49. Tom Curtis at 08:57 AM , I agree with the idea that geography is a factor and have posted on it on some other threads. I have focused more on the cycles such as ENSO which some people feel balances out once a cycle is complete, ignoring that it is the geographic distribution that determines what conditions each phase brings to a region, and thus all things are not equal, or mirror images of one another. This should be taken into account when considering how this plays into the heating or the cooling of the oceans.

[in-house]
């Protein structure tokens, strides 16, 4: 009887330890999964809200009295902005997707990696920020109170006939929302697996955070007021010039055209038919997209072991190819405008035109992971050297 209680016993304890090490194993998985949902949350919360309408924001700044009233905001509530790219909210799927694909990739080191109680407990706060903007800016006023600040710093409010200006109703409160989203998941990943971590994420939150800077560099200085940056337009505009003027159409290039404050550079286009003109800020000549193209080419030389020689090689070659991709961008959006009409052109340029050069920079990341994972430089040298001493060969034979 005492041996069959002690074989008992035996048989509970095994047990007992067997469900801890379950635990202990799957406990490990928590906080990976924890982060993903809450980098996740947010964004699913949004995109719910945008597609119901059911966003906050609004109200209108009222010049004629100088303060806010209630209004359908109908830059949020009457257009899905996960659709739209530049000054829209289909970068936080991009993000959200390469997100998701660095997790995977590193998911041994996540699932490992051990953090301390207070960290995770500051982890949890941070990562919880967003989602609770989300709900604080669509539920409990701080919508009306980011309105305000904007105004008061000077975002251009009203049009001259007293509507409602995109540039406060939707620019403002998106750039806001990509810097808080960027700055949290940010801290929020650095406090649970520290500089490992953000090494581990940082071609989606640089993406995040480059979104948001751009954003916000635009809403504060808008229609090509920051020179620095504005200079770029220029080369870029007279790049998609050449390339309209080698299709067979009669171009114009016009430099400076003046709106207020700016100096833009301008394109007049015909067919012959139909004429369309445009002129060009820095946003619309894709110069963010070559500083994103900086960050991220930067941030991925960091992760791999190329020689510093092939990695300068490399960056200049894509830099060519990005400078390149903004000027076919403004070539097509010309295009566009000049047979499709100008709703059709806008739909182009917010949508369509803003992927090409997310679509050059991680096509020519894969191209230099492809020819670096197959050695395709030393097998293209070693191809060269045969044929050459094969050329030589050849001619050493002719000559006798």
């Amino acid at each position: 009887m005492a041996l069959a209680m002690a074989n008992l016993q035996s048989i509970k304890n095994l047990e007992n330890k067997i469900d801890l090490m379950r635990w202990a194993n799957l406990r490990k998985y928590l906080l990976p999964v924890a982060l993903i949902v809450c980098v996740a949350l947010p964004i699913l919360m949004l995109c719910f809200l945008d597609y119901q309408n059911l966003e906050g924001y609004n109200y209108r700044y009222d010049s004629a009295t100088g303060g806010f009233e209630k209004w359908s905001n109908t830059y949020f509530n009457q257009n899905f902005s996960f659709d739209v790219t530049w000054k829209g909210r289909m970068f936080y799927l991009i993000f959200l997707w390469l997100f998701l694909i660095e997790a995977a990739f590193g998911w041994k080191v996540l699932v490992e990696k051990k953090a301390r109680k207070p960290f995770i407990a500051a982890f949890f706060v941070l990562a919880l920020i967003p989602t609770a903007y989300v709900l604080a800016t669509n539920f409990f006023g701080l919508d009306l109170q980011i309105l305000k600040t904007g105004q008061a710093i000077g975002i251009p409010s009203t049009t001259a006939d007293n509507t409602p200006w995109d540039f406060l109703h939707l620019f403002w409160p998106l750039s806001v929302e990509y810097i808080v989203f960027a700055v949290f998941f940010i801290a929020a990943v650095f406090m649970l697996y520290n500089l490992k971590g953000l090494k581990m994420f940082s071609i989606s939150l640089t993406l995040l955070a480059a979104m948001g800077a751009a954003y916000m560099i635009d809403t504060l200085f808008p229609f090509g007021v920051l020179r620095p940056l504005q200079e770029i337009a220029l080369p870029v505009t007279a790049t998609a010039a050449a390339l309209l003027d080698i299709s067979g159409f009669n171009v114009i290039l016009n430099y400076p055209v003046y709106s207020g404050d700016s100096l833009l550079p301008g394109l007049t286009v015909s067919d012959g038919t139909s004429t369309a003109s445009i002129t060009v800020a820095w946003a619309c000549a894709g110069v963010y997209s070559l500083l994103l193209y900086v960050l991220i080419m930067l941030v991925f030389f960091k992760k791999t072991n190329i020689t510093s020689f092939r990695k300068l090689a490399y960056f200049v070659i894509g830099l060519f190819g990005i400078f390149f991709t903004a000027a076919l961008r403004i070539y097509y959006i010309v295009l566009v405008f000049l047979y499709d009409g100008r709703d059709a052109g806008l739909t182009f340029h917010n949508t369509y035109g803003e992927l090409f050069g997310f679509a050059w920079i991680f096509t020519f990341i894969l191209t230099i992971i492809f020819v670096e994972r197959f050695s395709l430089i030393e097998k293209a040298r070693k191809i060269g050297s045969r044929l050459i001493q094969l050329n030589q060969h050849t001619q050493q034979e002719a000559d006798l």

50. johnd, I was responding to Muoncounter, and to a specific challenge by Inconvenient Sceptic. With regard to ENSO, you are neglecting the fact that ENSO involves a redistribution of heat over depth in the pacific ocean. In particular, the deep warm waters of the Pacific Warm Pool are redistributed across the surface of the tropical Pacific. Therefore, as regards to its primary nature, it balances out in terms of energy distribution. Of course, the ocean interacts with the atmosphere through the surface, so an increased warmth at the surface should show similar feedbacks whether the cause is a change in forcing, or a redistribution of heat from the depths. Therefore we should expect a significant additional warming from El Nino events, and a significant extra cooling from La Nina events; which is what we in fact see. This contradicts denier claims of a low climate sensitivity. This additional warming (or cooling), however, will not introduce a trend to global temperatures because the same feedbacks operating in reverse will remove the additional warmth (or cooling) from an ENSO fluctuation from the atmosphere.